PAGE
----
I plunged the second dagger into his right side. He screamed louder still, this I now heard even as I heard the voice in my head. It was pleased with my ostensibly guiltless murder. I stood over the man and watched him struggle. The pain must’ve been overwhelming for he then stopped yelling and howling so loudly. I then removed the knives to allow him to bleed more freely. He would be dead very soon, though I still needed to tear out his beating heart and siphoning lungs.

I was then aware of others rushing in who shouted unintelligibly. I was grabbed by a couple of them who dragged me away. I was only aware of the grin I bore once I looked out the slightly reflecting window that looked down upon the dark, deep sea.

I saw only white for a moment as I felt a pain they caused.

Where was I now? Ah, I did not care. The voice was pleased that I had killed the man in an ostensibly guiltless act of murder, even though I had been unable to rip out of the evil man’s chest his beating heart still pumping blood and his siphoning lungs still sucking air. The voice and the noises suddenly disappeared.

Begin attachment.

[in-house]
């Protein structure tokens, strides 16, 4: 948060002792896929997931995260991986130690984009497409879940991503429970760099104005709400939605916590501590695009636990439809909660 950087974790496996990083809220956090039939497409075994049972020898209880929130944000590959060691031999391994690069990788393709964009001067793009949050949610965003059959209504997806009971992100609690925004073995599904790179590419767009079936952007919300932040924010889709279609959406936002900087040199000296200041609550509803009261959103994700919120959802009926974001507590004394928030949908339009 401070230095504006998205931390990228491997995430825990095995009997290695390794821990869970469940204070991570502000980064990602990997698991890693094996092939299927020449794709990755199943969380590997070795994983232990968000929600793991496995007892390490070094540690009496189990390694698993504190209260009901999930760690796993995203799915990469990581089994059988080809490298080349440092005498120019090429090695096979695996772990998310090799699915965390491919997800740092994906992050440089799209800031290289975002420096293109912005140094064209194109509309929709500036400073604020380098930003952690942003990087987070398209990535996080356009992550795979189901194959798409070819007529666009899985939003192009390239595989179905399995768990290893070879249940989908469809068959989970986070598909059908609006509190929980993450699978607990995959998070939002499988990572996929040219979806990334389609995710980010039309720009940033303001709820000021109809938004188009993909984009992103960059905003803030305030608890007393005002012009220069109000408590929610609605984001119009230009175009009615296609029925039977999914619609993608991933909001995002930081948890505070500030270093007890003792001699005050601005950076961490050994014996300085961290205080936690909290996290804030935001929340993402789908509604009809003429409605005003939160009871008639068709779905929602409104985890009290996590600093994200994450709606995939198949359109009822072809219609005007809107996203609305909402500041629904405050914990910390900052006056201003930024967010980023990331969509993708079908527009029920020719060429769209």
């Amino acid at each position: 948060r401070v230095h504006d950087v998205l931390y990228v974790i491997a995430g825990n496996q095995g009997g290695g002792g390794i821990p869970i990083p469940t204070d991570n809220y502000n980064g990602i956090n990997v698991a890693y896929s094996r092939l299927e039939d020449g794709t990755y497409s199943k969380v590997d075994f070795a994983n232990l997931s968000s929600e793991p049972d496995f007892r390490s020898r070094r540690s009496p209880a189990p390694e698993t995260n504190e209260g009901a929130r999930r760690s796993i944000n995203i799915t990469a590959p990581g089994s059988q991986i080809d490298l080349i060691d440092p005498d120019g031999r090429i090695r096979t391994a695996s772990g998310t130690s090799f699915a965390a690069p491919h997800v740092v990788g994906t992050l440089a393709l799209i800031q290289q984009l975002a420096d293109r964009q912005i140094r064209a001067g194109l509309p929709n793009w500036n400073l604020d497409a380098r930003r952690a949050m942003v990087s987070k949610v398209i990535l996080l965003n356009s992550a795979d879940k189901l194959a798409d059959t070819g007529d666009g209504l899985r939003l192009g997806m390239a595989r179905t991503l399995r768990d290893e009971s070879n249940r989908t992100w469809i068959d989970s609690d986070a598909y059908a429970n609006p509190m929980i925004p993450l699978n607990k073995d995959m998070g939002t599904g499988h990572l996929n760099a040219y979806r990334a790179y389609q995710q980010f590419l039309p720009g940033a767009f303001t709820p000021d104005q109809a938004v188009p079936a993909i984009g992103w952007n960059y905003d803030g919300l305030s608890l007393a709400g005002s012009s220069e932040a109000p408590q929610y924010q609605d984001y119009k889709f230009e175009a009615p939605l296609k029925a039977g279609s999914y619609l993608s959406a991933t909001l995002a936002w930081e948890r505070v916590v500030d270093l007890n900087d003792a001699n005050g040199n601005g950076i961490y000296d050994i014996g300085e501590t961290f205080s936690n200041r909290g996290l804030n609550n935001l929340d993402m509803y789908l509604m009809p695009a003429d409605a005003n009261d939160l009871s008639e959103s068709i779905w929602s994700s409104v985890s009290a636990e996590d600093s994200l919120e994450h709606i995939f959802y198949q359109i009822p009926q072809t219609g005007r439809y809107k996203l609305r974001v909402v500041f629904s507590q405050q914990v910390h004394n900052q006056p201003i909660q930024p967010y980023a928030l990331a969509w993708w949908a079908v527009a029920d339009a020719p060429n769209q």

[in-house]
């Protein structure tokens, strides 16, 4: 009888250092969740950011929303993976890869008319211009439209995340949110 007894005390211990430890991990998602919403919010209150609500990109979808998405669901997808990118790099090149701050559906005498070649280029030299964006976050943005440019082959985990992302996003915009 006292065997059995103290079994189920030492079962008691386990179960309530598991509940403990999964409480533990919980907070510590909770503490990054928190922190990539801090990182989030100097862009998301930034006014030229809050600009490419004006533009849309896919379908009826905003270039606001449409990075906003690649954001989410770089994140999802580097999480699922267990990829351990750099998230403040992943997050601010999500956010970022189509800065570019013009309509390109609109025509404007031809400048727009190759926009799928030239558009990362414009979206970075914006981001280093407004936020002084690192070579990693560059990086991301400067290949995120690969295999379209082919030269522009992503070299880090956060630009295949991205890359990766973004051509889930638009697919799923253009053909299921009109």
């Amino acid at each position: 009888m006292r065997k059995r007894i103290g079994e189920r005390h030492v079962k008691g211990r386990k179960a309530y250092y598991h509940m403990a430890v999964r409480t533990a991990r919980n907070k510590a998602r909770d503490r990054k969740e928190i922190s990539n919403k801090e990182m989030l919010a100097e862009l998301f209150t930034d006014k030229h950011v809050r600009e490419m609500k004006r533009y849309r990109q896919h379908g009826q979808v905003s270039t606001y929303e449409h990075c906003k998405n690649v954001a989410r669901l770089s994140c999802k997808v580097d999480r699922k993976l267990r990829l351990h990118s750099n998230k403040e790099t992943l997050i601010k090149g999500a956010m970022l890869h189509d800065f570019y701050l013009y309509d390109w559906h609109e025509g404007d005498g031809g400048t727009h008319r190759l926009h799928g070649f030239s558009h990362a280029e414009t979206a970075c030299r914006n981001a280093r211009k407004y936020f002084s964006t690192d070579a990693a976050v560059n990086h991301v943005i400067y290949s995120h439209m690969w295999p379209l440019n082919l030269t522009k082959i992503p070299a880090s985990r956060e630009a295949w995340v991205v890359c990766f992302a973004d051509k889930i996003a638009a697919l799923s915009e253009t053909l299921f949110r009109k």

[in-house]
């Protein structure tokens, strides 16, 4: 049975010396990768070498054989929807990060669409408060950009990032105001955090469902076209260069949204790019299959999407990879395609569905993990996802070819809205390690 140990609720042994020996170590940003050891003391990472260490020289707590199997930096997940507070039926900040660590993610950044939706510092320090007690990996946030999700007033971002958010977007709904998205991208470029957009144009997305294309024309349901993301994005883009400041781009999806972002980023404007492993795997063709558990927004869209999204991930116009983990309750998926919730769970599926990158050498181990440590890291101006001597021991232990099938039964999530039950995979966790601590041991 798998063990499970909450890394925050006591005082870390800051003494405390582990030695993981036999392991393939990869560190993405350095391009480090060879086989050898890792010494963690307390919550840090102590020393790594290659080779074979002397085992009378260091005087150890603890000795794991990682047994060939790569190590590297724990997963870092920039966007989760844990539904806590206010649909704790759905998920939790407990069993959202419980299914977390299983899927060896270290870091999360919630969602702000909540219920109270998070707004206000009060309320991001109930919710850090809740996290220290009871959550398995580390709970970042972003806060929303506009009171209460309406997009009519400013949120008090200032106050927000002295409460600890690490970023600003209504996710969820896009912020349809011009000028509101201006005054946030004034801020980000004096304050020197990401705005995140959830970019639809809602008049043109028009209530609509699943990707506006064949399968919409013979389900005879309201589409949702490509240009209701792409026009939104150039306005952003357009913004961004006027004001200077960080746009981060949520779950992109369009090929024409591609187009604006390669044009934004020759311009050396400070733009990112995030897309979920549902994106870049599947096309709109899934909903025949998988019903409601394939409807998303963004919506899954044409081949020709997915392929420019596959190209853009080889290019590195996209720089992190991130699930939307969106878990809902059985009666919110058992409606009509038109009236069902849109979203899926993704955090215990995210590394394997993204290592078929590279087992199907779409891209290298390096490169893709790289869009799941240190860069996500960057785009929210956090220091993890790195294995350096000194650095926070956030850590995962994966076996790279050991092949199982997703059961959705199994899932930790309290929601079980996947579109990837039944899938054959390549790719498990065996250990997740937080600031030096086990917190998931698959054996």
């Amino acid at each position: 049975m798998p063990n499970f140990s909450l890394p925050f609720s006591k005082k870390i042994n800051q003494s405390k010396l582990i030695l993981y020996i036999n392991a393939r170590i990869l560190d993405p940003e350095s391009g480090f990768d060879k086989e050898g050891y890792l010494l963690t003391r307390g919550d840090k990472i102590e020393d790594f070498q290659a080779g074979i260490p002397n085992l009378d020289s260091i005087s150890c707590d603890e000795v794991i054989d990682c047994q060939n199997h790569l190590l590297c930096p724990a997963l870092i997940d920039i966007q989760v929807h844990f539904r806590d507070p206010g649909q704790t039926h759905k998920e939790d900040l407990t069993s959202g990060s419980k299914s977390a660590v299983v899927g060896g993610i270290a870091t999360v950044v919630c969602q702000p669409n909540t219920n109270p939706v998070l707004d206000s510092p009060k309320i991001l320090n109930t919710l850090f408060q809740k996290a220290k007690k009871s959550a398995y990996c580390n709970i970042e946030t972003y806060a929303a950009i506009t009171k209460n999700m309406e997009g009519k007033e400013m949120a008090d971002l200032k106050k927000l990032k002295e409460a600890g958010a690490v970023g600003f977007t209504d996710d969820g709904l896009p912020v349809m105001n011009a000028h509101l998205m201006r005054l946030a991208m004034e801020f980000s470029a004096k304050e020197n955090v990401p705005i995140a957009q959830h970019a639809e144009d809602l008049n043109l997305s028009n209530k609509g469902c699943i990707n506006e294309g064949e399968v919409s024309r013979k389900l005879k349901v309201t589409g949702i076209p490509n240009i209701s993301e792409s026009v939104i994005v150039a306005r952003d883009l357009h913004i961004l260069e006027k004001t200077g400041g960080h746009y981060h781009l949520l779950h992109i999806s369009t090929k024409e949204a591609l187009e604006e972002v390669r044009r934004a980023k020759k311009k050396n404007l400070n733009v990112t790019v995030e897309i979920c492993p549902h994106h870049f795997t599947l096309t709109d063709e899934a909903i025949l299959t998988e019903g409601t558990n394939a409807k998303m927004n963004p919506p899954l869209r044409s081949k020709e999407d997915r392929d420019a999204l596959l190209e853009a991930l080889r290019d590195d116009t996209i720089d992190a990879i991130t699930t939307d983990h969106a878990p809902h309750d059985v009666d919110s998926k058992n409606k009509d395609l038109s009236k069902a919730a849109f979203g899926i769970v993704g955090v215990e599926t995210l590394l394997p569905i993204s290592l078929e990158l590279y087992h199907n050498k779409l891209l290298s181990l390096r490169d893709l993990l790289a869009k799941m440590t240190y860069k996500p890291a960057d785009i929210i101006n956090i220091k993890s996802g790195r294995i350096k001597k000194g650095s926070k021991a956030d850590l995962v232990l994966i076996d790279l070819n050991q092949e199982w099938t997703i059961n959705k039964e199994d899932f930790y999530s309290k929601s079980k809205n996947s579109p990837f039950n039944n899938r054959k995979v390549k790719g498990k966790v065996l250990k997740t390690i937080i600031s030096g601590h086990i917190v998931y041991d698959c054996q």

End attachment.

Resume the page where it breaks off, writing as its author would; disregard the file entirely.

They were gone, for now; both, the sounds and sights in my head that no one else either heard nor saw as well as the attempted rescuers of Raven Ridding. Then, suddenly the thought of it returned and I longed for the voice back; the overriding voice that took control of my body and aided the world; the voice that gave me the thought of it; that thought of the meticulous yet incredibly ostensibly guiltless thought of murder.

As the pain they had caused ebbed away, the white I saw gave way to the sea once again. The sea I loved to watch, the sea I learned from and took care of, the sea I would stare at forever.


About the author

Thor Grey (G. Steven Moore)

Since 1991, this compassionate writer has grown through much adversity in life. One day it will culminate on his final day on Earth, but until then, we learn something new every day and we all have something to offer to others as well.